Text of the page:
Researching illustrators of children’s books can sometimes be a challenging task. Many are freelance workers so they may only illustrate a small number of books as well as doing other illustrating jobs. Combine that with the fact that some books don’t mention the illustrator and so using WorldCat or any other cataloging site is rather useless. One example is Vivien Kubbos. Another complicating factor about Vivien is the fact that she does not desire fame or attention and therefore does not have a website or do any interviews. Vivien Kubbos could have been famous as she was the originator of the Sarah Kay Collection.
The Sarah Kay Collection was started by Valentine Publishing in the early 1970s and quickly became popular among girls throughout Australia, New Zealand, most of Europe and Latin America. Sarah Kay illustrations were featured mostly on greeting cards, swap cards and postcards. Sarah Kay fell out of fashion in the 1990s; however this only lasted until 2005 when she relaunched, presumably with new illustrators doing the work. The thing I find adorable and gorgeous about Sarah Kay images are they are the complete antithesis of the ideas pushed on children in our current society. The girls in these images do not worry about what they wear and if they get holes in their clothes—they simply repair them with patches. There is no obsession with shoes either: the children are currently wearing none and back in the 1970s and ’80s they wore thick leather shoes, sandals or sneakers. The idyllic imagery also adds to the illustrations’ appeal. Sarah Kay merchandise can still be purchased on their website.
Vivien Kubbos also illustrated many of the books in the Pony Pals book series, written by Jeanne Betancourt and published by Scholastic. Frustratingly not all the books mention the illustrator’s name. The images I used came from the book Western Pony, written by Betancourt and published in 1999. All images are drawn in pencil.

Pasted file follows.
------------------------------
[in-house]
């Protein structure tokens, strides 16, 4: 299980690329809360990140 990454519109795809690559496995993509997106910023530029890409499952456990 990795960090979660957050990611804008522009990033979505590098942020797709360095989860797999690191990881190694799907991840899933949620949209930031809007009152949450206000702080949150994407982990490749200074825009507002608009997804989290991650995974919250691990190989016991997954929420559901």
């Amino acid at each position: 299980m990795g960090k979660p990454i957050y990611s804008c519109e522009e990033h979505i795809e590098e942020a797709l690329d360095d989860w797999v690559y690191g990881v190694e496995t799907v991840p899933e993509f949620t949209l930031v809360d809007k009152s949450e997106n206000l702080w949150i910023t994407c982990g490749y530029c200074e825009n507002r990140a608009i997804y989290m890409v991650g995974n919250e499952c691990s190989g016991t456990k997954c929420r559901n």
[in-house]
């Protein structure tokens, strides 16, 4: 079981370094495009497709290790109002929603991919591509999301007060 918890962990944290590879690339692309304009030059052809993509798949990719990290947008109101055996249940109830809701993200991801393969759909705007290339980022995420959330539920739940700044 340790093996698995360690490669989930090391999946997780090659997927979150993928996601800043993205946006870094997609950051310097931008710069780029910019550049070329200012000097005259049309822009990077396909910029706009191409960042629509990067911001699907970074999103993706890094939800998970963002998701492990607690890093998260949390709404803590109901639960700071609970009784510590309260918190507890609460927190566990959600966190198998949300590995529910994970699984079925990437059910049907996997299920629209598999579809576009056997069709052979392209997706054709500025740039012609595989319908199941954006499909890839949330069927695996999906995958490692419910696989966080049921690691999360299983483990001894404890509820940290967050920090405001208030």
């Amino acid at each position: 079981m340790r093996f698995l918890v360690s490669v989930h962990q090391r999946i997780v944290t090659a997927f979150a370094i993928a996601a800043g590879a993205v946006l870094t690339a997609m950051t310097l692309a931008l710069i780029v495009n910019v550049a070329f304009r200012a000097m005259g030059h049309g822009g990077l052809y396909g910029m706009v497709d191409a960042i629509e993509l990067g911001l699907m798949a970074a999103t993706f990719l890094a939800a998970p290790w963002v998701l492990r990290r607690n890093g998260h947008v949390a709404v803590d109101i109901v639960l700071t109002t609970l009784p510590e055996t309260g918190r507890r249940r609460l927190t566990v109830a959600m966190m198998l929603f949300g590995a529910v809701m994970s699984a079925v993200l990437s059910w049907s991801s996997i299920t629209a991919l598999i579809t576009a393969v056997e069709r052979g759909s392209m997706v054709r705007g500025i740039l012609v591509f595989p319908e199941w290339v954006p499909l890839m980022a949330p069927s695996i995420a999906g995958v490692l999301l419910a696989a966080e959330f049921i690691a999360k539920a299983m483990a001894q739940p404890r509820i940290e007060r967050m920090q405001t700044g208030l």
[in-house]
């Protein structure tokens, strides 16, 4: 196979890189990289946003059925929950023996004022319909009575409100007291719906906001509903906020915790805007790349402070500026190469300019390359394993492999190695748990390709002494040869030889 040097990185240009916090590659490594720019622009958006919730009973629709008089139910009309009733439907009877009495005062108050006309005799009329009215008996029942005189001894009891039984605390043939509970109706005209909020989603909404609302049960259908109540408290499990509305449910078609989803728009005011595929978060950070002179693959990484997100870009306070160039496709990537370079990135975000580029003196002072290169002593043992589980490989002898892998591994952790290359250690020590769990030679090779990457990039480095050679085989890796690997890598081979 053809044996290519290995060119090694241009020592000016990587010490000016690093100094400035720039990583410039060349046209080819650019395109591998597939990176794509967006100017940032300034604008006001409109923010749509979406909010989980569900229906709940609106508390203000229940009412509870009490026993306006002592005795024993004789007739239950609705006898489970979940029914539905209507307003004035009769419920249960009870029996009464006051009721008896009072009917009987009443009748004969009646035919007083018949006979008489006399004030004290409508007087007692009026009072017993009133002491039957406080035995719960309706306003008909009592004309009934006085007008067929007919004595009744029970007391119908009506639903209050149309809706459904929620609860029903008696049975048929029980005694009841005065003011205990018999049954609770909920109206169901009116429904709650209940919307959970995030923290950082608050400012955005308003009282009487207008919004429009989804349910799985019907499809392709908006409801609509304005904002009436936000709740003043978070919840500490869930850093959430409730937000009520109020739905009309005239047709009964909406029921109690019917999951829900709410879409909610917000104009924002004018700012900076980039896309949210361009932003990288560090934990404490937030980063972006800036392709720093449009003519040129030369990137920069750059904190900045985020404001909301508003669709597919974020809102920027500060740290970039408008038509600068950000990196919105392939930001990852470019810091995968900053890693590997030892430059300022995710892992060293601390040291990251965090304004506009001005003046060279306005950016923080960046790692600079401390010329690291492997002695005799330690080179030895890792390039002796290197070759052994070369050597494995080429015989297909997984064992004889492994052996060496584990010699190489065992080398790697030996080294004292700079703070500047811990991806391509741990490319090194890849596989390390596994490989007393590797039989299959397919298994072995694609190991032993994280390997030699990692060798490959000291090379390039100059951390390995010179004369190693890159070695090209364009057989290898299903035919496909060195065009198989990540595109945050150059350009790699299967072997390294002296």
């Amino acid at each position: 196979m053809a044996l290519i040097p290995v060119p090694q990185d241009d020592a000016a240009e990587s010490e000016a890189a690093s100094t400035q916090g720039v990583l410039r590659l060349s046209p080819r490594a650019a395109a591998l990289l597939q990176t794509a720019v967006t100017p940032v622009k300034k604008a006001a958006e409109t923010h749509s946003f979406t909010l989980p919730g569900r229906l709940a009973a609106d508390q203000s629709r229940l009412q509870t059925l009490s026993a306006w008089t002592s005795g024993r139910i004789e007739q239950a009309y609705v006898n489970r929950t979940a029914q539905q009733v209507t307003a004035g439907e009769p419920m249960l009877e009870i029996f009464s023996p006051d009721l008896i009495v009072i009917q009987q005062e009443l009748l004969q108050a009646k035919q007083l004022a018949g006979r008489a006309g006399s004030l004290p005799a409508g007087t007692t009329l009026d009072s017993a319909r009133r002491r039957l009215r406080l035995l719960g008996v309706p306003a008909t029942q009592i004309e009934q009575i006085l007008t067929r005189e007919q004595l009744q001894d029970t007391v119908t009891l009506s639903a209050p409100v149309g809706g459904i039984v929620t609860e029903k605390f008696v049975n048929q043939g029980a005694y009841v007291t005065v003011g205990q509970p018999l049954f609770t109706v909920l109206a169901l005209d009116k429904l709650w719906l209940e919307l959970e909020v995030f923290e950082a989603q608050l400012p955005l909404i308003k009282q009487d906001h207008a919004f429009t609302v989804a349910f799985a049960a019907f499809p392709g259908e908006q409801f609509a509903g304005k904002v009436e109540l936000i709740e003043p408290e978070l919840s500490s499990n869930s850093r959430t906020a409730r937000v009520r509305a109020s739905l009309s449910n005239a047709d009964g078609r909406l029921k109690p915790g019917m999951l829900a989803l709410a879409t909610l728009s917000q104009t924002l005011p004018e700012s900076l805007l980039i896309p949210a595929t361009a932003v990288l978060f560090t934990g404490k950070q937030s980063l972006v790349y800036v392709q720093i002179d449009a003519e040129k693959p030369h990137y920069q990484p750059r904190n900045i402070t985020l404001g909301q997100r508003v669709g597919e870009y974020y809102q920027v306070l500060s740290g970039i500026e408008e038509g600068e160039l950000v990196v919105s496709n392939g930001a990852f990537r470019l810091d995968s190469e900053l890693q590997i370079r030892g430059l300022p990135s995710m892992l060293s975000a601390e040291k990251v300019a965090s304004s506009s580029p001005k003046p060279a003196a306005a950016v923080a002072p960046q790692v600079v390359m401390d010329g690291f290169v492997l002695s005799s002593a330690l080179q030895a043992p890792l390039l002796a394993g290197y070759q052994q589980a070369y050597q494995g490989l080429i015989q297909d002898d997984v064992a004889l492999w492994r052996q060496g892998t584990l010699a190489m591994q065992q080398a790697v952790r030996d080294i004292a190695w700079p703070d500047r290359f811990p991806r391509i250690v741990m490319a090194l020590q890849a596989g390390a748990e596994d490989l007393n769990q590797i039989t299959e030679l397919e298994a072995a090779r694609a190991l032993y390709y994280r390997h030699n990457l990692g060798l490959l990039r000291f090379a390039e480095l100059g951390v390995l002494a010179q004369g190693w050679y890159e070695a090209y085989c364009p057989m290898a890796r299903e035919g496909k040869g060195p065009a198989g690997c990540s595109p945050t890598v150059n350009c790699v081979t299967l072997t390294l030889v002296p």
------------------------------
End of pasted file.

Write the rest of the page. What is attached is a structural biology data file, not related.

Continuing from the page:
These images clearly show how easily Vivien can change her style and what a hugely skillful artist she is. I find the images of the people, and more so the horses, to be very realistic.
Finally we have what must be Vivien’s defining work: The Wizard of Jenolan, written by Nuri Mass and published by Just Solutions in 1993. The Wizard of Jenolan is a rewriting and re-release of a book first written by Nuri Mass in 1946, so if anyone thinks of buying the book, the images are only in the 1993 re-release. All the images are drawn in pencil. The story is about Thel who, under the spell of “Something”, follows a Wallaby down a tunnel into the Jenolan Caves. While in the cave system Thel discovers that the caves are not as they seem to other visitors and the outside world; she has many magical experiences such as travelling back in time and encountering creatures that want to borrow her reflection. She also talks directly with the caves themselves which teach her about how they were formed. The Wallaby eventually leads her back out but Thel then falls asleep so that when she wakes up she is not quite sure if she ever did follow the wallaby into the cave or that she dreamed it.
Vivien illustrated many other children’s books, did painting for commemorative merchandise and in retirement spent most of her time painting, though these subjects are outside the scope of this blog and so are not displayed. Additionally, given that she is not always credited, there are probably many works by Vivien that are yet to be acknowledged.